eastercon wrap-up

Hello, readers.

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the line for platform 9 3/4 at King’s Cross



A six-step survival guide for EASTERCON 2015 in case you are me and end up going back in time.


1. You should take the next the train.

Be aware that the train you board with eg and sd will, alas, receive the wrong signal and end up going in the wrong direction, forcing everyone on the train to alight, cross over, go backwards, and then board and go forwards and arrive an hour or so later than they expected. So, when you meet sd on the platform, and see the train with your destination show up, skip it. Take the next one. It’ll be faster. Trust me.

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me and my shoes.



2. Meet all the people.

The best part of any convention is the people. Friends, old and new. People who surprise you with their energy and awesome shoes. People you’ve worked with but never met in person and so have no idea how fantastically tall they are. People you’ve read but never thought you’d meet or share Indian food with. People you’ve known only a little while but will discover new secrets about their hair and the problematics of “not presenting as geek.” Crazy cool panelists who surprise you with their collection of rubber guns and monkey’s faces. Crazy not-so-cool but totally fascinating people who wear capes and quiz you on your knowledge of dungeons and dragons. You don’t immerse yourself in crowds very much. But, you’re here now. Look. Listen. Take notes. You might end up with awesome quotes like: “It was basically sex pollen,” or “It was cool. He turned into a bird,” or “I had dinner with Yoda’s mum!”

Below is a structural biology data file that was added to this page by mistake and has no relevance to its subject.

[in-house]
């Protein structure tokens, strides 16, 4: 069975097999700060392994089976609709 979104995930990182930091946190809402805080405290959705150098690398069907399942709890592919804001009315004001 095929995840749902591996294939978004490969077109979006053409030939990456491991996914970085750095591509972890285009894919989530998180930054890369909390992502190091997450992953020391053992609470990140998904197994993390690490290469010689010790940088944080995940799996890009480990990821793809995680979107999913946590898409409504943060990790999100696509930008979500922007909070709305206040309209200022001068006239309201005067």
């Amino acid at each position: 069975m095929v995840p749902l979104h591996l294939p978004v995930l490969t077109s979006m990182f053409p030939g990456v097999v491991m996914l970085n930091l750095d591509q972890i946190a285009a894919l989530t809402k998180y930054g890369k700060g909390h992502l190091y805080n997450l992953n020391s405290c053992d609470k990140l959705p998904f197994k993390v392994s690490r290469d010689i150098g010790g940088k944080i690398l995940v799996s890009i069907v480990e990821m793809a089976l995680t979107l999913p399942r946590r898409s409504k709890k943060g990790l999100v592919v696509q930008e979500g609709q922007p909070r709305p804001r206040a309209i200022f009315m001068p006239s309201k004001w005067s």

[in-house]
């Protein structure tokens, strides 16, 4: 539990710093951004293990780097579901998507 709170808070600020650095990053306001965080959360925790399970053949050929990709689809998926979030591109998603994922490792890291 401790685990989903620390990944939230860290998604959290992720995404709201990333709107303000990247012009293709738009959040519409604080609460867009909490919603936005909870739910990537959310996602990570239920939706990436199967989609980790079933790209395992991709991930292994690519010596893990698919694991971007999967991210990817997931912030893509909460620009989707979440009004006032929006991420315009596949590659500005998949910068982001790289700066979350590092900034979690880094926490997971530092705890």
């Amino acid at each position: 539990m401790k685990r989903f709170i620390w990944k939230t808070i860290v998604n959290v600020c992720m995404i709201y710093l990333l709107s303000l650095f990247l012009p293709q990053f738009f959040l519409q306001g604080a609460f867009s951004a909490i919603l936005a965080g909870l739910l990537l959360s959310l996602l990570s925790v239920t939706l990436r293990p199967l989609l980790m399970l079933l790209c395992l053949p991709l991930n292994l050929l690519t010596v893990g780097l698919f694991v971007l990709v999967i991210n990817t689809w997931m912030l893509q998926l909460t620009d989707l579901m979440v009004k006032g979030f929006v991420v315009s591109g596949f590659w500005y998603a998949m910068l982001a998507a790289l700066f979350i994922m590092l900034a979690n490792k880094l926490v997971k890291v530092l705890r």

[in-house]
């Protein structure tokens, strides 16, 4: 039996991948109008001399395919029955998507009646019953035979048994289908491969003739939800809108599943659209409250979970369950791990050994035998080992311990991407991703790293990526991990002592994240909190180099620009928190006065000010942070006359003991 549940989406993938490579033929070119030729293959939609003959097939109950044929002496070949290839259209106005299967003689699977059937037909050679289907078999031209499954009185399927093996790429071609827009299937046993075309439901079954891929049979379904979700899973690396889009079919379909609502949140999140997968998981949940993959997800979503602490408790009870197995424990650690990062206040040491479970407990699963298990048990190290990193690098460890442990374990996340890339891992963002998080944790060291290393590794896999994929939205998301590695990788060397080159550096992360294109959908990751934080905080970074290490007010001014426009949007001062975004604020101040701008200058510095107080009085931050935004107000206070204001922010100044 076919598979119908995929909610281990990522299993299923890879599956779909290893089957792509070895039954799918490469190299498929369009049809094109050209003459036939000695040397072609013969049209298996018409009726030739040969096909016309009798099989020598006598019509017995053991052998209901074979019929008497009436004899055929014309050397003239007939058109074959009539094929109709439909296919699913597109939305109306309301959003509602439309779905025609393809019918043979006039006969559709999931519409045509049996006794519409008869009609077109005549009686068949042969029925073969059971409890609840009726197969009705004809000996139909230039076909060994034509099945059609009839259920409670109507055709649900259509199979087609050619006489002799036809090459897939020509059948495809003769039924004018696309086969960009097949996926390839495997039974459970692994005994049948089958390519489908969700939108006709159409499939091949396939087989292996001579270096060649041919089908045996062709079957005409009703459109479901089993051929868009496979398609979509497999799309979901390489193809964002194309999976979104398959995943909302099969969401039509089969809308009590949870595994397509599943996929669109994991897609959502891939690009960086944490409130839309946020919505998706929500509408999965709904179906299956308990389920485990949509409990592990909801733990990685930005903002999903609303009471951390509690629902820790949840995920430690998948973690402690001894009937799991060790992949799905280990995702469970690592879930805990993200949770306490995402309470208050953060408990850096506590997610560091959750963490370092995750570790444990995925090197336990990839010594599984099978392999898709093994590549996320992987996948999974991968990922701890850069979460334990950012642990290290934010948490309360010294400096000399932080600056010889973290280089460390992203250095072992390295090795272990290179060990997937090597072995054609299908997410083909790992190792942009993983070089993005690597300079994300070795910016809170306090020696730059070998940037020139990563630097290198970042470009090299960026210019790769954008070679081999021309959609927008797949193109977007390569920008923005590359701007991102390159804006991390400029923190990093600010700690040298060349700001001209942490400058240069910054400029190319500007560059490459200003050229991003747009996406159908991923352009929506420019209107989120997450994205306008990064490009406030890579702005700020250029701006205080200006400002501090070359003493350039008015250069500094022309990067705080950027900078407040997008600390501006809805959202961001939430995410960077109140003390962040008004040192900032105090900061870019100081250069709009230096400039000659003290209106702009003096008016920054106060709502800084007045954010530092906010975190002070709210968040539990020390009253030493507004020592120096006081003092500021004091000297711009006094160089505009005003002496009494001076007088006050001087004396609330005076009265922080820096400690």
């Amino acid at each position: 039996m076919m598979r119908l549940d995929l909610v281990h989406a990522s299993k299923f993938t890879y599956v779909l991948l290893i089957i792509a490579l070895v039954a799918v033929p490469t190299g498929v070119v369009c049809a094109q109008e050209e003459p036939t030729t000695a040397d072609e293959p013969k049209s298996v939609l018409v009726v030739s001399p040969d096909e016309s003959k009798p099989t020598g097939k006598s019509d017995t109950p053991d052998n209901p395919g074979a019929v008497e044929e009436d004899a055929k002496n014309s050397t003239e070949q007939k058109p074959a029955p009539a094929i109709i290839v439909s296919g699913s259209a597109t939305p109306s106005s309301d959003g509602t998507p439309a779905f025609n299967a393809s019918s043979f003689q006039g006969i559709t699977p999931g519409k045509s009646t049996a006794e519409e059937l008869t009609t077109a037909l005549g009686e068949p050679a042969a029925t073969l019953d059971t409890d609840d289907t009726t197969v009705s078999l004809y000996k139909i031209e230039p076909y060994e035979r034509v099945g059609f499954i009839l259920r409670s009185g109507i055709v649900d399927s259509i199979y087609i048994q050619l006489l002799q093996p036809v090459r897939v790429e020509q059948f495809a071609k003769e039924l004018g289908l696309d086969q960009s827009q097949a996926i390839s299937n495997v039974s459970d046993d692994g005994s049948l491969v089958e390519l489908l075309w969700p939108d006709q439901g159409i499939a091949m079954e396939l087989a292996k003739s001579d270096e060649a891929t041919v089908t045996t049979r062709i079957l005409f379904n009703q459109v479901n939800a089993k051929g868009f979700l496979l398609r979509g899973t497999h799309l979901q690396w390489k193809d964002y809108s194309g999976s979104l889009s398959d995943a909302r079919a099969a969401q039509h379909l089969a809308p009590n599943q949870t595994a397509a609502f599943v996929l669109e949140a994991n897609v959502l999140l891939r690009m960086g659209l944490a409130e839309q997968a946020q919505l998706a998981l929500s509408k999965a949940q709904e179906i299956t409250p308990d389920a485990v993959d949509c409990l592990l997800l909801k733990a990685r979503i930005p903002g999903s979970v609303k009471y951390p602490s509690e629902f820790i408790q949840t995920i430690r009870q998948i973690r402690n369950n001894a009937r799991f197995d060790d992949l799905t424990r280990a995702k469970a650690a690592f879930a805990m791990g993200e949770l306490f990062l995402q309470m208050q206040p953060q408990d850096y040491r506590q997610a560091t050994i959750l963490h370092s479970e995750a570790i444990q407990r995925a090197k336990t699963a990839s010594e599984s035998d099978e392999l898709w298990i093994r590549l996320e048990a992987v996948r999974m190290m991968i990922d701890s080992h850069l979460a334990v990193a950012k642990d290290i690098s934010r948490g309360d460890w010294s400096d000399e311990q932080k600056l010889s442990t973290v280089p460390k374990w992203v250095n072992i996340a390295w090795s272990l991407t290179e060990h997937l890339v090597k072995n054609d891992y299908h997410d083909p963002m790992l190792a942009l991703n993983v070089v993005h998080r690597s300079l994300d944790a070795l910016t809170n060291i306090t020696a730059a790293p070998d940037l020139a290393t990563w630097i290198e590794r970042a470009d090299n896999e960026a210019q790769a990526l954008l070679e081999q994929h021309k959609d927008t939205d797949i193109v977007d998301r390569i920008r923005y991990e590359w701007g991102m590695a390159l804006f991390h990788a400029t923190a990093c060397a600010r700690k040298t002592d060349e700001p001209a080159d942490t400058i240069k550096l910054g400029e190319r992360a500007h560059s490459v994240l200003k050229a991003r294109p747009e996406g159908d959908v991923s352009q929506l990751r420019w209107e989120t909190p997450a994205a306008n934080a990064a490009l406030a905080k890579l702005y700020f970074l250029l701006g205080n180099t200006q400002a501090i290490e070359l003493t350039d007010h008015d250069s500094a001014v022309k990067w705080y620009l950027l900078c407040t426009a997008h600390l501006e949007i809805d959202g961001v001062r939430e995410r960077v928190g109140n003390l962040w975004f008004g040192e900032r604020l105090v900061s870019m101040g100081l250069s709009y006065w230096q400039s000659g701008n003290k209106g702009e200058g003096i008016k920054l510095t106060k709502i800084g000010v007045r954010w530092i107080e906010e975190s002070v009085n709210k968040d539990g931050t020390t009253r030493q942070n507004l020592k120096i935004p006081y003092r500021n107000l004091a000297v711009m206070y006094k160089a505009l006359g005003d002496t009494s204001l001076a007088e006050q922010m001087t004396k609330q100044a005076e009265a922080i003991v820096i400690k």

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aliette de bodard reading awesome.